With her troop behind her and some older Girl Scouts on site to mentor and provide sales tips, a Girl Scout Daisy hands a cookie customer her purchase in White Plains, New York. Girl Scouts participating in the Girl Scout Cookie program learn valuable skills like goal setting, decision making, money management, people skills, and business ethics. (Image courtesy of Girl Scouts of the USA)

Last month, women on college campuses around the world gathered for Women Entrepreneurship Week, an annual event that brings budding female entrepreneurs together with female startup founders through workshops and panel discussions. Last year, it attracted participants from 76 universities in 15 countries. Programs like these promote and support women’s entrepreneurship—and we need more of them to address the inequality that currently exists—but they don’t reach women early enough.

To affect real change, we need to begin to nurture entrepreneurship in girls when they are in elementary school. We must teach them not only the financial and other skills they will need to succeed, but also to see themselves as entrepreneurs and leaders through hands-on experience and interactions with female role models.

According to the American Express 2017 State of Women-Owned Businesses Report, in January 2017, women owned an estimated 11.6 million businesses in the United States, employing nearly 9 million people and generating more than $1.7 trillion in revenues. On the surface, those numbers look encouraging, but they tell only half the story. As of 2017, women owned 39 percent of all privately held US firms, but those businesses contributed only 8 percent of total employment and 4.2 percent of revenues. For women, owning a business often means simply working for herself. Bringing employment and revenue in line with the number of women-owned firms would contribute to women’s individual economic independence, create jobs, and grow the economy.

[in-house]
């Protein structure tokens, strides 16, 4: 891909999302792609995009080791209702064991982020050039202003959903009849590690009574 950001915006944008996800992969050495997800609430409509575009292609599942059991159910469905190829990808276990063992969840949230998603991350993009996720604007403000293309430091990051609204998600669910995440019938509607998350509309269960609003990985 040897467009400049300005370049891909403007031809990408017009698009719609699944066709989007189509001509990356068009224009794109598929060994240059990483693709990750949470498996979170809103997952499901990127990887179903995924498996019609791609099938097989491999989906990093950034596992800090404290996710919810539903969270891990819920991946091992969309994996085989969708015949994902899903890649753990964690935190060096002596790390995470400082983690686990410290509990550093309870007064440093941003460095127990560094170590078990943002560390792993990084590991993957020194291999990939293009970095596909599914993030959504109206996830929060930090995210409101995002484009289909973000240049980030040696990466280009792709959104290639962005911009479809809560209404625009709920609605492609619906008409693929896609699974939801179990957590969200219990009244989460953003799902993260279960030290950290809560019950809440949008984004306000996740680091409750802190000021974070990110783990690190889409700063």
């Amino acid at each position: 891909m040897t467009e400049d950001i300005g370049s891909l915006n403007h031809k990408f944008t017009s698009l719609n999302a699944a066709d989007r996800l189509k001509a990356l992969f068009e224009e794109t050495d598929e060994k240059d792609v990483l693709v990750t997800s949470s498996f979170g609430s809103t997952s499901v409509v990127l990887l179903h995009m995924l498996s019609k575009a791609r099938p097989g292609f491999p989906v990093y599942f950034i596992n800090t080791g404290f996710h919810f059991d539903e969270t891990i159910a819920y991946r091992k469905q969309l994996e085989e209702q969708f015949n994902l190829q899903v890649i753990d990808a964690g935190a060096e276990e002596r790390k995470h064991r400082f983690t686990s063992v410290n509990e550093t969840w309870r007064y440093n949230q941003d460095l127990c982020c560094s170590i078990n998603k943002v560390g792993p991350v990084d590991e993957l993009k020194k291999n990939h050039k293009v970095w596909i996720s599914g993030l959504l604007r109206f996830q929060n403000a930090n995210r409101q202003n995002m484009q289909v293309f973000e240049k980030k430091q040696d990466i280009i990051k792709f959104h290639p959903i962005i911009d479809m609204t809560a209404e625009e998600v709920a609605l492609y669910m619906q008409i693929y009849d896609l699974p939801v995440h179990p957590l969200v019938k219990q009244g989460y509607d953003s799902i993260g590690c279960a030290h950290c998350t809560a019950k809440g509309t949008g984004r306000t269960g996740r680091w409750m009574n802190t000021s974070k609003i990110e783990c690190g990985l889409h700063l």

The Female Entrepreneur Gap

Part of the challenge in closing the gap is that women struggle to raise capital. In 2016, women received $1.46 billion in venture capital, representing only 2 percent of total venture funding. The 2017 Harvard Business School working paper, “Diversity in Innovation,” offers one explanation: homophily, meaning that people tend to live and network in homogenous bubbles. So venture capitalists tend to mentor and give money to entrepreneurs who look like them, and since the majority of entrepreneurs are white men, they receive the bulk of the resources—both human and monetary. Homophily also impacts career choices; if girls don’t know or interact with female entrepreneurs, they are less likely to see themselves as one.

As of 2017, women owned 39 percent of all privately held US firms, but those businesses contributed only 8 percent of total employment and 4.2 percent of revenues.